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November 28th, 2007

One of my recent favorites from indexed blog:





As Hugh over at Bible Versus says: Dolly Parton. And Amy Sedaris. Perfection.



I had intended to go pick up my new glasses today, but since I want to go into the office tomorrow anyway, I decided to wait and get them then—seeing how my eye doctor's office is just a few miles from my office.

I spent the afternoon at Helios—ever grateful for being off work today—and I read six articles for tonight's Rhetoric of Science and Technology class, and then analyzed them from a rhetorical perspective.

The articles were quite interesting, actually. They were taken from the Philosophical Transactions of the Royal Society of London, and as a collection, they gave an interesting snapshot of how the scientific paper developed over time—a long time. These were they years of publication for the six articles, in chronological order: 1736, 1816, 1931, 1983, and 2003.

I noted the development of the IMRAD-like elements over time.

I also spent about an hour preparing for our STC Student/Faculty Roundtable, just making some notes, as I would be facilitating the discussion.



We had a decent turnout for the roundtable with professors Drs. Dicks, Swarts, and Katz attending, and students including the two Andrews, Brian, Rebecca, Christin, and John S.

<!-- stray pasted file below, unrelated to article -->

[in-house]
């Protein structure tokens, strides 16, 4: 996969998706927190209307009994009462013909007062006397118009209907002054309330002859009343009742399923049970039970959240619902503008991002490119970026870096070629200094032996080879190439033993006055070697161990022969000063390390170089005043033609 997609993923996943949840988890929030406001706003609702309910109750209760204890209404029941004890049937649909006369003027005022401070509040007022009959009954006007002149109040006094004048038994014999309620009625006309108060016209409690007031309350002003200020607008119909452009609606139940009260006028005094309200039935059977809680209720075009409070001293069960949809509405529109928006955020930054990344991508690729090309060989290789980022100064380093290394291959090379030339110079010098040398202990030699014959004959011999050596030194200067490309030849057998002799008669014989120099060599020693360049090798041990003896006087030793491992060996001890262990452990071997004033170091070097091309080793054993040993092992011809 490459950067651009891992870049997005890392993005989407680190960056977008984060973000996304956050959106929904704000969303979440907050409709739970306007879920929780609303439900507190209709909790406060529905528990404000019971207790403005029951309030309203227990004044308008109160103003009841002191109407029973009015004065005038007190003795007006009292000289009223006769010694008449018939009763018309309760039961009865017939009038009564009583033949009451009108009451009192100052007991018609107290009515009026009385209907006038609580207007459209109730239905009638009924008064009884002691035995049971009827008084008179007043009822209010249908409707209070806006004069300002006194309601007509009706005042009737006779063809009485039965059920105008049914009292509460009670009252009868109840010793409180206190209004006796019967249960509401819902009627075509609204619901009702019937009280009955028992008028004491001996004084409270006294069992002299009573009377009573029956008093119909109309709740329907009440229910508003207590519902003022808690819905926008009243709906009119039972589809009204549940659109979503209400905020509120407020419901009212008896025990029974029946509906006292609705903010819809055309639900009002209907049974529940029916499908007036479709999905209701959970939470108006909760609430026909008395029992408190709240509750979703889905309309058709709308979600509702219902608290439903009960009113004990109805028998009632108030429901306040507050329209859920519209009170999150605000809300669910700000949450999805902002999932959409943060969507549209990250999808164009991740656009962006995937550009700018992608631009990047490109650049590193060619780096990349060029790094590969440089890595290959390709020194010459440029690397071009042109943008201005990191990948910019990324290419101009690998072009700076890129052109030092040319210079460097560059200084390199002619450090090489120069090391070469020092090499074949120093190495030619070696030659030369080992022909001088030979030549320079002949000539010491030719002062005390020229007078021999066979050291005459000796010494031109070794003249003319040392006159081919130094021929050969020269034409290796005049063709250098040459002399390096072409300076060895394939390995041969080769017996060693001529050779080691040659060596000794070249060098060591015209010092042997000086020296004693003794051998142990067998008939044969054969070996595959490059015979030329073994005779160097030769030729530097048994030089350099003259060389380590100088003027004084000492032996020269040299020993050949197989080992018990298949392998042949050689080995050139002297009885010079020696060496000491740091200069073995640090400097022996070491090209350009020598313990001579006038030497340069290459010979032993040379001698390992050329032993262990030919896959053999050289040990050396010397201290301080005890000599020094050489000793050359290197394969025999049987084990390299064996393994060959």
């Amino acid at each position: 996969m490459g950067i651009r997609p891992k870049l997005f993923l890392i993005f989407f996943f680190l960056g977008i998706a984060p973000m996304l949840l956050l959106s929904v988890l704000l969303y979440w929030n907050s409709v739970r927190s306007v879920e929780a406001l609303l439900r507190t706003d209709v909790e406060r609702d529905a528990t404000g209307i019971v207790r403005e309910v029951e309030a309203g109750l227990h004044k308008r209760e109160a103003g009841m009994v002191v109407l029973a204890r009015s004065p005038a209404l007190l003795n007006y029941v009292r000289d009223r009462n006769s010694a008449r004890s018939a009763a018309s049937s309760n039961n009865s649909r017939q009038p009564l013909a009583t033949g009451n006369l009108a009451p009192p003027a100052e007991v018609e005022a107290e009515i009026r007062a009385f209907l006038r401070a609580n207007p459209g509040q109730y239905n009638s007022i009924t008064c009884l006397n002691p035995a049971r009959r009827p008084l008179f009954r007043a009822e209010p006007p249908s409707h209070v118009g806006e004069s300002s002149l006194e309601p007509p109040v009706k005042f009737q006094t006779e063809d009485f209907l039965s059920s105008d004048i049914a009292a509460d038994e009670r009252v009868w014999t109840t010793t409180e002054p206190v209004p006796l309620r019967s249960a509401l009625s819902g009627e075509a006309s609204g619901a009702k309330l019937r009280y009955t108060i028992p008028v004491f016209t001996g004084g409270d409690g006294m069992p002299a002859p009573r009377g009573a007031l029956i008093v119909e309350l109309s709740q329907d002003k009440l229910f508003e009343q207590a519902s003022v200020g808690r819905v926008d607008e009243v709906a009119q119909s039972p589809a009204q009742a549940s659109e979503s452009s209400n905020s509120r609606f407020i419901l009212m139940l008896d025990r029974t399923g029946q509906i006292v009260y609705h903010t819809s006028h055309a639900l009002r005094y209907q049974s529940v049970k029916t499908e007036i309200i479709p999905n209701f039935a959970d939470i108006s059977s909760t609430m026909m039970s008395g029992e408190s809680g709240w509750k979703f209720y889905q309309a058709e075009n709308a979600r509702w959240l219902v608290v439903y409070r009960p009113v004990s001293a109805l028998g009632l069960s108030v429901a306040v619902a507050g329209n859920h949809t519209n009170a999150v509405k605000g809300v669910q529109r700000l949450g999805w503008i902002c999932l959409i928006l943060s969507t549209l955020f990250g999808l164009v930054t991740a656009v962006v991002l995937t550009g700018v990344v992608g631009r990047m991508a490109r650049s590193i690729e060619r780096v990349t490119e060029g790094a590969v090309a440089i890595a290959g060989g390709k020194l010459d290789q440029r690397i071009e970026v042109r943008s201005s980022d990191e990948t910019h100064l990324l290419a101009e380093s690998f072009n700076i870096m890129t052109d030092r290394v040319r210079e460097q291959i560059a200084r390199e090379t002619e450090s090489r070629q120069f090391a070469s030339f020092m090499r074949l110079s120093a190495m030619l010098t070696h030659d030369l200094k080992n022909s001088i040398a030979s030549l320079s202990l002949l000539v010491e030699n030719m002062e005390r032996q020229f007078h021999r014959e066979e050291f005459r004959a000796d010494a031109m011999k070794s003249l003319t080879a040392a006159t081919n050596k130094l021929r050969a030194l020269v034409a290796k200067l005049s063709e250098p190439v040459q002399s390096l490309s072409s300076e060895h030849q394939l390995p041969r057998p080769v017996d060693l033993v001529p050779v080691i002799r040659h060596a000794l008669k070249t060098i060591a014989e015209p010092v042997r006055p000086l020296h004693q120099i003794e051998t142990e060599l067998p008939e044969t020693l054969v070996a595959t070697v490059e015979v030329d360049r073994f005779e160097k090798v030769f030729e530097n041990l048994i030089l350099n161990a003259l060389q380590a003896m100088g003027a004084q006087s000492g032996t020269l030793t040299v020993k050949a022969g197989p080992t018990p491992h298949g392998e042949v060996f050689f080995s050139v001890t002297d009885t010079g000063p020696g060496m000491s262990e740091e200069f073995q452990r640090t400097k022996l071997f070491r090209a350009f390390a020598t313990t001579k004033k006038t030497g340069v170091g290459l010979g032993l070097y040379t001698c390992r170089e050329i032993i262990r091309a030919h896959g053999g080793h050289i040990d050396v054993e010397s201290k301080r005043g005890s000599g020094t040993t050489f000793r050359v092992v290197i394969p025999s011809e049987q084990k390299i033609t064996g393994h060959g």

We had a good discussion about this new proposed BOLS definition of a technical communicator:

Develop and design instructional and informational tools needed to assure the safe, appropriate and effective use of science and technology, intellectual property, and manufactured products and services. Combine multimedia knowledge and strong communication skills with technical expertise to educate across the entire spectrum of users’ abilities, technical expertise, and visual and auditory capabilities.

These were the questions we discussed:

  1. Overall, what do you think about the new definition? What implications does it have?

  2. Do any of the elements included in it surprise you? Why or why not?

  3. What topics of the new definition do you think have corresponding classes to gain expertise in in our MS in Tech Comm program? Any covered in our CRDM PhD program?

  4. Is there anything you'd take out of the new definition?

  5. What's missing that you might add, if anything?



Directly following that event was Rhetoric of Science and Technology class, and the discussion of those six articles was good, and not without its—by now, usual—digression. Last week the professor said "nipples" in class; this week she used the word "whoring." As I said, digression...



Dancing was fun tonight, and there was a mediocre crowd. Carl taught Bumpers, as a friend of his and Bill's was in town, and he didn't know that dance.

The usual suspects tonight included: Carl, Bill, Rick, Patrick, Steven, Rob, Geromy, Sean, Todd, and Michael (who came at the very end, maybe a half hour before we all left).

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